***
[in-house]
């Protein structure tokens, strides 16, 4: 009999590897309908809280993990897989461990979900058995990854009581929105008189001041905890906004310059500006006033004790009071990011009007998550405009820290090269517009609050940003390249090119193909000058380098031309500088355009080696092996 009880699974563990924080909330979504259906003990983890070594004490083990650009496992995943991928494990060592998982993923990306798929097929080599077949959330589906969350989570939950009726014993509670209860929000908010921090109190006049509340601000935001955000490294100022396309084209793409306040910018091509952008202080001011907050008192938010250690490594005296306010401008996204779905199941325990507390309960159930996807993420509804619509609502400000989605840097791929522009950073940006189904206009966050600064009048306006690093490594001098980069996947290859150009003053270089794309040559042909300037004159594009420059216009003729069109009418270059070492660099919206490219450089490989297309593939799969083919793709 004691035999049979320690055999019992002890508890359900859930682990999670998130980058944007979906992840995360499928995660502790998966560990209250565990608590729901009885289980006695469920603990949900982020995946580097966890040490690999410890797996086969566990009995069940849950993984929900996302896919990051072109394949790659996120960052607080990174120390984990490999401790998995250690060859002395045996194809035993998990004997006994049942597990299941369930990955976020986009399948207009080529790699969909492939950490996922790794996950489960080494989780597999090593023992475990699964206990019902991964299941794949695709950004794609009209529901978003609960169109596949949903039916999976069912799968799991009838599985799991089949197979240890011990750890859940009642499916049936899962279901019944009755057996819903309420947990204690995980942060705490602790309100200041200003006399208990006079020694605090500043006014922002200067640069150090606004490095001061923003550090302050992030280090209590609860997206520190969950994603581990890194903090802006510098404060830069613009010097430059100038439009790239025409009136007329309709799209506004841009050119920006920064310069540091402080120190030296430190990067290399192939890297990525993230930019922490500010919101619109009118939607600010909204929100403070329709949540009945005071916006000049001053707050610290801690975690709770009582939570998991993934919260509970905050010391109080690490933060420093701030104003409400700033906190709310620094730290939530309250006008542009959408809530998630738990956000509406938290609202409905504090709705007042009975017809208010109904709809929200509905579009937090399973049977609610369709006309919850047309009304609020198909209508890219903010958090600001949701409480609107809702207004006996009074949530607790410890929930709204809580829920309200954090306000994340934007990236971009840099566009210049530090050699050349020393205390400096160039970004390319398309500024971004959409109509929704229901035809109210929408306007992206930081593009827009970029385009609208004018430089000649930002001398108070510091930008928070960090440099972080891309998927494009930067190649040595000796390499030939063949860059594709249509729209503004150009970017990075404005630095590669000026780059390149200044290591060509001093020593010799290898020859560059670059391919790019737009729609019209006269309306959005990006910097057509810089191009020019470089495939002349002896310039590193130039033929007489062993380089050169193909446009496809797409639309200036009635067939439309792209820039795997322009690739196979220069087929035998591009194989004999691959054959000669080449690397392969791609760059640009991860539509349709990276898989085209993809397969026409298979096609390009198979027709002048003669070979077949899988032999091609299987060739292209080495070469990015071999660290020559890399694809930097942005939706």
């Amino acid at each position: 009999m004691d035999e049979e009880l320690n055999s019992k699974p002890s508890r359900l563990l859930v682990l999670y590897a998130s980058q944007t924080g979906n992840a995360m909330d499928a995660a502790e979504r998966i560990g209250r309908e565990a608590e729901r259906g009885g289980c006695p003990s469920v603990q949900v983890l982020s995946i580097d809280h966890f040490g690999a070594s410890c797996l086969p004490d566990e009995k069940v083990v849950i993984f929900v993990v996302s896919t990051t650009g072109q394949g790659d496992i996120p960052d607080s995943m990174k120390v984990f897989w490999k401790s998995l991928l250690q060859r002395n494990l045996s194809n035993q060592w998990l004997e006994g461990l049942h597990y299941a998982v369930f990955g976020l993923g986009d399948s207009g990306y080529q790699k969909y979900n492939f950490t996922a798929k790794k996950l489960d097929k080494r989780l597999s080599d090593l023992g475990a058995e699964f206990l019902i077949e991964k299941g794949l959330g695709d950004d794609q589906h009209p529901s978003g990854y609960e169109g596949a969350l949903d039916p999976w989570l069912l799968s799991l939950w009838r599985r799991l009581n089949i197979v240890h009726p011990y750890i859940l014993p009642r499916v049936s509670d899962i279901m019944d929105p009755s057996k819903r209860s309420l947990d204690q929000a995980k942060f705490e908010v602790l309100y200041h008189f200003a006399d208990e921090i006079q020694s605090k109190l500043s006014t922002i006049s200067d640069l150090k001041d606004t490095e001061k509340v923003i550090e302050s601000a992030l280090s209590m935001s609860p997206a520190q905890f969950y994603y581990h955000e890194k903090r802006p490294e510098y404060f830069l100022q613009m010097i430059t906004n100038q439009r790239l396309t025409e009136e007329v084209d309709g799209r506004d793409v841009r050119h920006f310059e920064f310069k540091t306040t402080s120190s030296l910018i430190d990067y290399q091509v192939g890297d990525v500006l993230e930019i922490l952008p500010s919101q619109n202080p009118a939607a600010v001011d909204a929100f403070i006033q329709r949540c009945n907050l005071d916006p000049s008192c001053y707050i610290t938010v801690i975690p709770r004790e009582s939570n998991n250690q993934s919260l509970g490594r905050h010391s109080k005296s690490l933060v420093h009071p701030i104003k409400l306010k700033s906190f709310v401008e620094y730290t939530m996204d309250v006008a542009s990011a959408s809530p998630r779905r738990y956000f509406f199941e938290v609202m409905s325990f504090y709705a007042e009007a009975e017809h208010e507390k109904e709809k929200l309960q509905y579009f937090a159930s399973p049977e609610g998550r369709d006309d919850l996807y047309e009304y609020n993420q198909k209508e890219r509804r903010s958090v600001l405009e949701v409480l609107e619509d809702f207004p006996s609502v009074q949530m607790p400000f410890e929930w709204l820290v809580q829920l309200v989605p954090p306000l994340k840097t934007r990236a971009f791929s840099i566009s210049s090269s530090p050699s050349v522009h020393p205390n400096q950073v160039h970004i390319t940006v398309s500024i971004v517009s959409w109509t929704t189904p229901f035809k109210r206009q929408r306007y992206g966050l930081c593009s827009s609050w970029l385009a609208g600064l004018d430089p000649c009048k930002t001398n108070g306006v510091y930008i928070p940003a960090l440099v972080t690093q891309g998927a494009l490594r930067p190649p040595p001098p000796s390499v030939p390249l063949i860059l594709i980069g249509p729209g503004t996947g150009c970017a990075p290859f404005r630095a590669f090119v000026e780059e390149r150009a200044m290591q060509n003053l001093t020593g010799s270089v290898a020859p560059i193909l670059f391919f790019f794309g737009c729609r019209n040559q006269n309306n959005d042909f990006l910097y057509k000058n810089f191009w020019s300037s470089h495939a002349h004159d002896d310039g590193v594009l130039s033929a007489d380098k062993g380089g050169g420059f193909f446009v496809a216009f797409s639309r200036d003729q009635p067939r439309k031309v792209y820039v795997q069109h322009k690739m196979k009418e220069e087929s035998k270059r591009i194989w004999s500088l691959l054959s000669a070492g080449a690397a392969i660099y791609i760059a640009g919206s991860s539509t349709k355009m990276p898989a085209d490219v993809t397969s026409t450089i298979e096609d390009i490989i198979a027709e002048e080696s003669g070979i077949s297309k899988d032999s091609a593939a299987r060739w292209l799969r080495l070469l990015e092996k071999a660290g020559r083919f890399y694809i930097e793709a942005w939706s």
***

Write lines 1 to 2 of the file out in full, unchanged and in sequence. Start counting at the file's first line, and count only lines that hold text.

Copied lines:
[in-house]
């Protein structure tokens, strides 16, 4: 009999590897309908809280993990897989461990979900058995990854009581929105008189001041905890906004310059500006006033004790009071990011009007998550405009820290090269517009609050940003390249090119193909000058380098031309500088355009080696092996 009880699974563990924080909330979504259906003990983890070594004490083990650009496992995943991928494990060592998982993923990306798929097929080599077949959330589906969350989570939950009726014993509670209860929000908010921090109190006049509340601000935001955000490294100022396309084209793409306040910018091509952008202080001011907050008192938010250690490594005296306010401008996204779905199941325990507390309960159930996807993420509804619509609502400000989605840097791929522009950073940006189904206009966050600064009048306006690093490594001098980069996947290859150009003053270089794309040559042909300037004159594009420059216009003729069109009418270059070492660099919206490219450089490989297309593939799969083919793709 004691035999049979320690055999019992002890508890359900859930682990999670998130980058944007979906992840995360499928995660502790998966560990209250565990608590729901009885289980006695469920603990949900982020995946580097966890040490690999410890797996086969566990009995069940849950993984929900996302896919990051072109394949790659996120960052607080990174120390984990490999401790998995250690060859002395045996194809035993998990004997006994049942597990299941369930990955976020986009399948207009080529790699969909492939950490996922790794996950489960080494989780597999090593023992475990699964206990019902991964299941794949695709950004794609009209529901978003609960169109596949949903039916999976069912799968799991009838599985799991089949197979240890011990750890859940009642499916049936899962279901019944009755057996819903309420947990204690995980942060705490602790309100200041200003006399208990006079020694605090500043006014922002200067640069150090606004490095001061923003550090302050992030280090209590609860997206520190969950994603581990890194903090802006510098404060830069613009010097430059100038439009790239025409009136007329309709799209506004841009050119920006920064310069540091402080120190030296430190990067290399192939890297990525993230930019922490500010919101619109009118939607600010909204929100403070329709949540009945005071916006000049001053707050610290801690975690709770009582939570998991993934919260509970905050010391109080690490933060420093701030104003409400700033906190709310620094730290939530309250006008542009959408809530998630738990956000509406938290609202409905504090709705007042009975017809208010109904709809929200509905579009937090399973049977609610369709006309919850047309009304609020198909209508890219903010958090600001949701409480609107809702207004006996009074949530607790410890929930709204809580829920309200954090306000994340934007990236971009840099566009210049530090050699050349020393205390400096160039970004390319398309500024971004959409109509929704229901035809109210929408306007992206930081593009827009970029385009609208004018430089000649930002001398108070510091930008928070960090440099972080891309998927494009930067190649040595000796390499030939063949860059594709249509729209503004150009970017990075404005630095590669000026780059390149200044290591060509001093020593010799290898020859560059670059391919790019737009729609019209006269309306959005990006910097057509810089191009020019470089495939002349002896310039590193130039033929007489062993380089050169193909446009496809797409639309200036009635067939439309792209820039795997322009690739196979220069087929035998591009194989004999691959054959000669080449690397392969791609760059640009991860539509349709990276898989085209993809397969026409298979096609390009198979027709002048003669070979077949899988032999091609299987060739292209080495070469990015071999660290020559890399694809930097942005939706």